A month ago a neighbor phoned to ask if I had a broody hen under which he could slip some wild turkey eggs he'd obtained from an acquaintance in Edmonton. I told him I didn't have any broody hens at the moment, but we did have an incubator in the storage room that we could set up. The kids were thrilled to see the incubator come out again, and we put in the turkey eggs and filled up the rest with chicken eggs from our hens. Yesterday was the big day, and while the turkeys seem to be duds -- maybe too much time went by getting them to us, though I'm still holding out hope -- the chicks are coming out on schedule, popping out like popcorn. At the moment, I have a straw-filled box in the kitchen with four black chicks and seven yellow ones, in various stages of fluffing out. A few more are working on their escape in incubator.
Since yesterday the kids have been spending their time either at the incubator or by the box, sometimes with a meal so they don't miss anything, from rocking and then cheeping eggs, to the first chip, to a small wet bird unfolding itself. Davy was the first to discover a hatched chick, and so he has spent hours cradling "his" chick. And last night, Laura was inspired to practice "Edelweiss" on the piano as a chick lullaby, which apparently worked as the cheeping stopped for about 15 minutes. Later this morning we'll take the box to the corrals and set up the chicks in their new home in the second, empty coop, away from their bossy mothers. A box of chicks is cute only for about a day.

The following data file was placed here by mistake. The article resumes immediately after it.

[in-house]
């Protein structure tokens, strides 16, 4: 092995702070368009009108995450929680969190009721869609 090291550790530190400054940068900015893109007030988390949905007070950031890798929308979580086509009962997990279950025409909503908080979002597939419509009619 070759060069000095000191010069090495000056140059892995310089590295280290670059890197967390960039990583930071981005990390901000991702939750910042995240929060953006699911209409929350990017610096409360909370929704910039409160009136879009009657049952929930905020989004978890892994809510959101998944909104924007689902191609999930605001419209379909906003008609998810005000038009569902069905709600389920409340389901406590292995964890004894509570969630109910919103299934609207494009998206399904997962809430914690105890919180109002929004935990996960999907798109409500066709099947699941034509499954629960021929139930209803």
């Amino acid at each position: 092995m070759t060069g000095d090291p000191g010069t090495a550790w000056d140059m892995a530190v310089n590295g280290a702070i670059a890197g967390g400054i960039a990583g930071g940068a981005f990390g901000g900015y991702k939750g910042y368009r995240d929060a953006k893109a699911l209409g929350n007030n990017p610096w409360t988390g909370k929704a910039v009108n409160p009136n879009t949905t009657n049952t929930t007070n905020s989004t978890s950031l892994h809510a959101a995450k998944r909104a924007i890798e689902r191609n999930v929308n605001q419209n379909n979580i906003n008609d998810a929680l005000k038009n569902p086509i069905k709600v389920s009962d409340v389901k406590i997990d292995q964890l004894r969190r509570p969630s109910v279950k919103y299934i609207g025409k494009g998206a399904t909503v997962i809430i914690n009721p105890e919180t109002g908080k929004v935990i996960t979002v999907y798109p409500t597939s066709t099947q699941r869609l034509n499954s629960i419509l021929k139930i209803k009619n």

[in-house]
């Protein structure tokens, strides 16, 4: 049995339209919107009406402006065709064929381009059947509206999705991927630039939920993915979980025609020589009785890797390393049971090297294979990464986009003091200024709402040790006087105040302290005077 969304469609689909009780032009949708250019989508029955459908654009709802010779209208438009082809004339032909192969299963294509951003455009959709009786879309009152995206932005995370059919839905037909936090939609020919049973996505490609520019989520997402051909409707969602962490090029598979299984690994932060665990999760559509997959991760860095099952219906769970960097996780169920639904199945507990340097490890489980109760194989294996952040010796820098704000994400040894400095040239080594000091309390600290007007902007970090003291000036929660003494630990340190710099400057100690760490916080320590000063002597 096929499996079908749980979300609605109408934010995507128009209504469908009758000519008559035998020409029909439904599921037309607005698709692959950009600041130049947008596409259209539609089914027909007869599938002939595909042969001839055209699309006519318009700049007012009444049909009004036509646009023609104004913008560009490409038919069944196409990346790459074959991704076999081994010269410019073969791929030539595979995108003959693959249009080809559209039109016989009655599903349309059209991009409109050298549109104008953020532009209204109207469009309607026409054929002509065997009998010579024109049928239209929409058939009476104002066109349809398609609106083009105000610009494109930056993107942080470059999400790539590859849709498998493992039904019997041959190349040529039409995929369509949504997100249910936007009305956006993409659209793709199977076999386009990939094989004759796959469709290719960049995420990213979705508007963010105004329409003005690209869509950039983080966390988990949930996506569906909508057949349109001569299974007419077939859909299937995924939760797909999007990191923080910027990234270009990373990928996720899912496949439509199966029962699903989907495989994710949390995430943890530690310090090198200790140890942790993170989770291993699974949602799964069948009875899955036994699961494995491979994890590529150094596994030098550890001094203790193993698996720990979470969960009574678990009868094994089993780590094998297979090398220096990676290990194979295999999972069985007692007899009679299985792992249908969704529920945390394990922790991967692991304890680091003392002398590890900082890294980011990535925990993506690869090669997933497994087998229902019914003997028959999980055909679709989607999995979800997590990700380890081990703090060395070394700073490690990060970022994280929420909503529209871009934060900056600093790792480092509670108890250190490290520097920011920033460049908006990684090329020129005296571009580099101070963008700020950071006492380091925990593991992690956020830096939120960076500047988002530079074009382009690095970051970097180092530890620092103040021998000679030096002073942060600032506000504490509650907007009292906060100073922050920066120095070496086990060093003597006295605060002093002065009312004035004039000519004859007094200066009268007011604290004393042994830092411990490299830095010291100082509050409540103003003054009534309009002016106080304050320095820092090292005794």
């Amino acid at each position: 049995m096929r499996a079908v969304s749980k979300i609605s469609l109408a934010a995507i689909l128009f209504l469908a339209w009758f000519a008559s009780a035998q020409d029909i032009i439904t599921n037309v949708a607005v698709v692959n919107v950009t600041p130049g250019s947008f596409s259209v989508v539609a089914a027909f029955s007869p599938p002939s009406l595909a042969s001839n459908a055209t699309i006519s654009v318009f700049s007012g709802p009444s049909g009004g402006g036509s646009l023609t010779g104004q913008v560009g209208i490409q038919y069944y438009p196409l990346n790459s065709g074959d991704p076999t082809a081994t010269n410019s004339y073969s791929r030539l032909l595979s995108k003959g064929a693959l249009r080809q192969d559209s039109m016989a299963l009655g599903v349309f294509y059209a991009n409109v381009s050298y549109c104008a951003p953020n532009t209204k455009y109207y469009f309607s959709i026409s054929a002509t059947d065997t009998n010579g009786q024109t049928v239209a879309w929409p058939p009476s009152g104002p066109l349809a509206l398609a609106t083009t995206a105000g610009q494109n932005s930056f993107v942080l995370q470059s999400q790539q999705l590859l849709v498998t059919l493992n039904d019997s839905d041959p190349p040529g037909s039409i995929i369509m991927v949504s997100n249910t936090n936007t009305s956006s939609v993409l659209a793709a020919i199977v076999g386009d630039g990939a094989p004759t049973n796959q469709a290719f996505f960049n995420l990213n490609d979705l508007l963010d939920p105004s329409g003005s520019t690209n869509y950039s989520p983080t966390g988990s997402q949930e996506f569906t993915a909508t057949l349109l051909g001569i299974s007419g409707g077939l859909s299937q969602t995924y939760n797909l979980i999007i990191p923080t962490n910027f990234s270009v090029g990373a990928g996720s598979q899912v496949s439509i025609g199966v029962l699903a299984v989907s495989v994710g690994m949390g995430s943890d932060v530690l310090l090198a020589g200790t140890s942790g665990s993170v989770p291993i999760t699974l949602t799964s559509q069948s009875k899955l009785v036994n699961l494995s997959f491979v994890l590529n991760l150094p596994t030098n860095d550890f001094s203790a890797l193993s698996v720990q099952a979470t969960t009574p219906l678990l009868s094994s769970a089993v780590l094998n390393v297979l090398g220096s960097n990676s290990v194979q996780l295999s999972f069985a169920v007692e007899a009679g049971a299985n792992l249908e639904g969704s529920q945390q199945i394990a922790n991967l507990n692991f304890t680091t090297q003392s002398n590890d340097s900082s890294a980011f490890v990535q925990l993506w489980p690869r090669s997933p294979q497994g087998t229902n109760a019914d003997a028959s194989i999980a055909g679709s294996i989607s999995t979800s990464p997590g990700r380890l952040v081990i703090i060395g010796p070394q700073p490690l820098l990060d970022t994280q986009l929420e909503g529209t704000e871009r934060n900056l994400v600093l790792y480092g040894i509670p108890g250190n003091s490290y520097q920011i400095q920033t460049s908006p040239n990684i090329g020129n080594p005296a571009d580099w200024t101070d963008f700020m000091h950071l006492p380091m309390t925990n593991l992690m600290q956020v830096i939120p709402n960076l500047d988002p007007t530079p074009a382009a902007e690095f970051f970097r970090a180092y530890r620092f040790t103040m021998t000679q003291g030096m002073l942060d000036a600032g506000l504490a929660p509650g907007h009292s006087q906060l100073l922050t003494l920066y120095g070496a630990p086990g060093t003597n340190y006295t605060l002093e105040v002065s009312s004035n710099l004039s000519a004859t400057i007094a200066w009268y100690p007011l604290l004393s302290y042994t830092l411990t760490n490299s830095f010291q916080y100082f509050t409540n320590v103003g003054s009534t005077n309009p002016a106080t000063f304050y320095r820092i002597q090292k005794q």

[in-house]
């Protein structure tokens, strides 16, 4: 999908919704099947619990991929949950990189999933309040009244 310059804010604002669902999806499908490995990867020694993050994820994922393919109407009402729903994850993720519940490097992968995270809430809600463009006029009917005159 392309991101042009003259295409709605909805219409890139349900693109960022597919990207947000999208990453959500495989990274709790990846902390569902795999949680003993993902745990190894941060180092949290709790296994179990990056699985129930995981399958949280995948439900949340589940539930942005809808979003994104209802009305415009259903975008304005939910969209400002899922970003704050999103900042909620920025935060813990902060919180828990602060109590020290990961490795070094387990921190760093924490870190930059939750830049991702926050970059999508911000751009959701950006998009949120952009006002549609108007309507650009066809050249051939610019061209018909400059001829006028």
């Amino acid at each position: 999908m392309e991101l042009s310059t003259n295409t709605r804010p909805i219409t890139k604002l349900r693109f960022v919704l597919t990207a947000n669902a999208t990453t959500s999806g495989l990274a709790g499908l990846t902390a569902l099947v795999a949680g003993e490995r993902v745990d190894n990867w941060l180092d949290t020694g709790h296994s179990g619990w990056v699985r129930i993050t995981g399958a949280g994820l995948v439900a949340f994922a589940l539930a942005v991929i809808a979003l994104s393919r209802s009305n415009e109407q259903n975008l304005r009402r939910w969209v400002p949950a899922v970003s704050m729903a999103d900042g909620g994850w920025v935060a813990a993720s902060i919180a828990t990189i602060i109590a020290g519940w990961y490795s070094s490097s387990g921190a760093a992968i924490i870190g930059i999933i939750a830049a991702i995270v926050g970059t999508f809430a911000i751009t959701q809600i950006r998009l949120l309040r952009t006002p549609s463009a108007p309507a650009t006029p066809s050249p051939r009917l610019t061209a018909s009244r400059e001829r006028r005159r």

It's been an eggy summer. The bluebird eggs hatched before Tom had a chance to move them out of the swather tube, so he moved the nest with babies instead to a wooden tube he made for them. The adult birds accepted the new container, and the babies seem to be doing well; we have to use a flashlight to peer in, and with its help can see the dud egg that didn't hatch. The killdeer is getting used to us as we check on her daily and sometimes doesn't even get off her nest with the broken wing routine; I got some nice close-ups of her the other day. The coots and ducks in the ponds are swimming around with their new families -- in some cases, their second families of the summer.
Updated: Occurred to me to include information about our incubator, in case someone is interested. The model we bought about 10 years ago is a Styrofoam Hovabator with a picture window and a turbo fan, and I'm ever so glad we sprang for the optional automatic plastic egg turner, which I highly recommend for saving considerable wear and tear on adoptive parents. We bought ours from the Canadian country living/farm supply company Berry Hill, and I see at the Berry Hill website that Hovabator has replaced our old model with this one, which is available either as a thermal air flow or circulated air model, and includes a sanitary plastic liner. The classic manual on the subject is A Guide to Better Hatching by Janet Stromberg, who knows what she's talking about because the family business, now in its fourth generation, is Stromberg's Chicks and Gamebirds hatchery; you can buy the book wherever you buy your incubator.